Sunday, October 11, 2015

Apple #720: October, the Eighth -- er, the Tenth Month

I've recently been battling the effects of too little sleep and too much work for too long, so my posts have been spottier than usual lately.  I'm starting to make inroads on the exhaustion, though, so I thought I'd give you another Daily Apple.  This one is about a little inconsistency I noticed this afternoon.

October is the tenth month in our calendar.  But clearly, octo- means eight.  How did a month named "eighth month" wind up in the tenth spot?

And wait a minute. September = 7, November =9, December = 10.  But they are in the 9th, 11th, and 12th month positions.  How did that happen?



Even Philosoraptor wants to know.
(Meme from imgflip)


The Short Answer

  • As you might guess, it's because of the transition from an old calendar to the calendar which we now use.
  • In the very old Roman calendar, October was the 8th month.  When the Roman calendar was revised, more months were added, and that pushed October into the 10th slot.

The Complete Answer

  • Regular Daily Apple readers will know that a three-sentence answer to any question is probably not the entire answer. The complete answer may take longer to get to, but therein lie the oddities, and therein lies the fun.
  • First of all, the Romans didn't quite have it all down pat when it came to their calendar.  They got their ideas about their calendar from the Greeks, but they added their own special flair to it.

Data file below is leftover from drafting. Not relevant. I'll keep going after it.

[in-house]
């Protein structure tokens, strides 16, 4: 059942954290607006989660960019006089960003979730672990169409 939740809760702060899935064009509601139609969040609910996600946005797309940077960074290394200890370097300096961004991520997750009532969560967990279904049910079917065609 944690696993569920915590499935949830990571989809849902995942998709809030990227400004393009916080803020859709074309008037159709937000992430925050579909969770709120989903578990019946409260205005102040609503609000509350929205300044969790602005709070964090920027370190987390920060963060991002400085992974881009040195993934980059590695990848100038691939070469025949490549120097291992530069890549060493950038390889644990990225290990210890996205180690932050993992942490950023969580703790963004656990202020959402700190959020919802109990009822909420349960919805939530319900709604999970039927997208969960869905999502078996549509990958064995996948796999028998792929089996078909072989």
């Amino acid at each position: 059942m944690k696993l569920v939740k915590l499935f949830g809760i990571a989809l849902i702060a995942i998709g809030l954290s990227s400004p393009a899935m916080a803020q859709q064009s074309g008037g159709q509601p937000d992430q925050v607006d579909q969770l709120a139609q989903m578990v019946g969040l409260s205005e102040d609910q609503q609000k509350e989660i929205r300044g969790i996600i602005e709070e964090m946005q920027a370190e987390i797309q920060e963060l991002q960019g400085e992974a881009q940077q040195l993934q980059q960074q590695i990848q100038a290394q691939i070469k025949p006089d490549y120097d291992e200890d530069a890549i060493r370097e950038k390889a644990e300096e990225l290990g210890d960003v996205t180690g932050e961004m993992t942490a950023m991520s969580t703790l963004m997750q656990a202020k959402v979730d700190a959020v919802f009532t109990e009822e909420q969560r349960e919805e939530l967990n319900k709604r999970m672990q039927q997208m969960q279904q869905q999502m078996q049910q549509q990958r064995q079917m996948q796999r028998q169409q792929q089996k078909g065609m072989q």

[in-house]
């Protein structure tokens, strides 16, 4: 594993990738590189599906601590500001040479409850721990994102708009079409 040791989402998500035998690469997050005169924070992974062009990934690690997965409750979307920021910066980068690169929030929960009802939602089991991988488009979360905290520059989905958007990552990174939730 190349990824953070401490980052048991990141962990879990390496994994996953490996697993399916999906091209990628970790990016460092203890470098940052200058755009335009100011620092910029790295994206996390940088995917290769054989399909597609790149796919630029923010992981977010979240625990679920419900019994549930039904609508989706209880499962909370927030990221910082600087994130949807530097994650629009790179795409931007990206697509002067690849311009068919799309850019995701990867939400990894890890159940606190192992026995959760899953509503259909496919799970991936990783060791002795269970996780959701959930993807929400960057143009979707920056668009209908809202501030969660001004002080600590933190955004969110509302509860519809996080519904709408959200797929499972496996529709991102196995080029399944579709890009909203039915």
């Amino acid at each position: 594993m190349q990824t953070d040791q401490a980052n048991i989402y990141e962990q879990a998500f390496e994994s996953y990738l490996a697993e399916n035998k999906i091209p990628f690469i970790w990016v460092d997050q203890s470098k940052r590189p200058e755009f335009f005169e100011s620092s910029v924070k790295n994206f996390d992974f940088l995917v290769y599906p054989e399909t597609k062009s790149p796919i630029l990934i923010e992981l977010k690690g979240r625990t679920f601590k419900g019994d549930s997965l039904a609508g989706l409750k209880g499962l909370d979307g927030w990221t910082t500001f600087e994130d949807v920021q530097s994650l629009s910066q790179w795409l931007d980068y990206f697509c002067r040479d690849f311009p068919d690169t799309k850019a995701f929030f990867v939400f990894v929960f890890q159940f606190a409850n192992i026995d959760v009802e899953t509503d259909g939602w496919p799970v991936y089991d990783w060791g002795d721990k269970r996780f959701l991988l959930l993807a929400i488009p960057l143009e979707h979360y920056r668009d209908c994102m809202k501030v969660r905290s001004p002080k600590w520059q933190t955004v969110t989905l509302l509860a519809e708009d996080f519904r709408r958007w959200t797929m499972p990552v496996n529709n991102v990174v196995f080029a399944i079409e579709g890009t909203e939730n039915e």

• Initially (before 700 BCE or so), their calendar had 10 months.  Nice, round number.  Easy to work with. The months were ordered thusly:
  1. Martius
  2. Aprilis
  3. Maius
  4. Junius
  5. Qunitilis
  6. Sextilis
  7. September
  8. October
  9. November
  10. December
  • You can see the Romans trying to be logical.  They were creative with the first 4 months' names, and then they gave up and named the months after their position.  But that made things easy to keep track of.
  • The problem was, the earth's rotations and the months and days don't fit nicely into a 10-month package.  The Romans wound up with 61 days that didn't belong to any month at all.
  • I don't know what people did for those 61 days.  Went around holding their breath, I suppose, or saying, "We are in the monthless days," I don't know.
  • Then Numa Pompilius, the second king of Rome--this was before there were emperors or even a republic--came along.  He ruled from 615-673 BCE, after the first king, Romulus, had died.  He decided to reform the calendar and account for those rogue 61 days.


Sculpture of Numa Pompilius. I'm talking about him as if he were an actual person, and he was, but he lived so long ago, and so many stories have been told and re-written and exaggerated that it's difficult to know what he actually did and what was done by other people and got attributed to him. From what I gather, he's sort of a catch-all figure for Things People Did During the 700 BCE years.
(Image from Crystalinks)

  • Numa added two more months, January and February, at the end of the calendar.  So his months went like this:
  1. Martius
  2. Aprilis
  3. Maius
  4. Junius
  5. Qunitilis
  6. Sextilis
  7. September
  8. October
  9. November
  10. December
  11. January
  12. February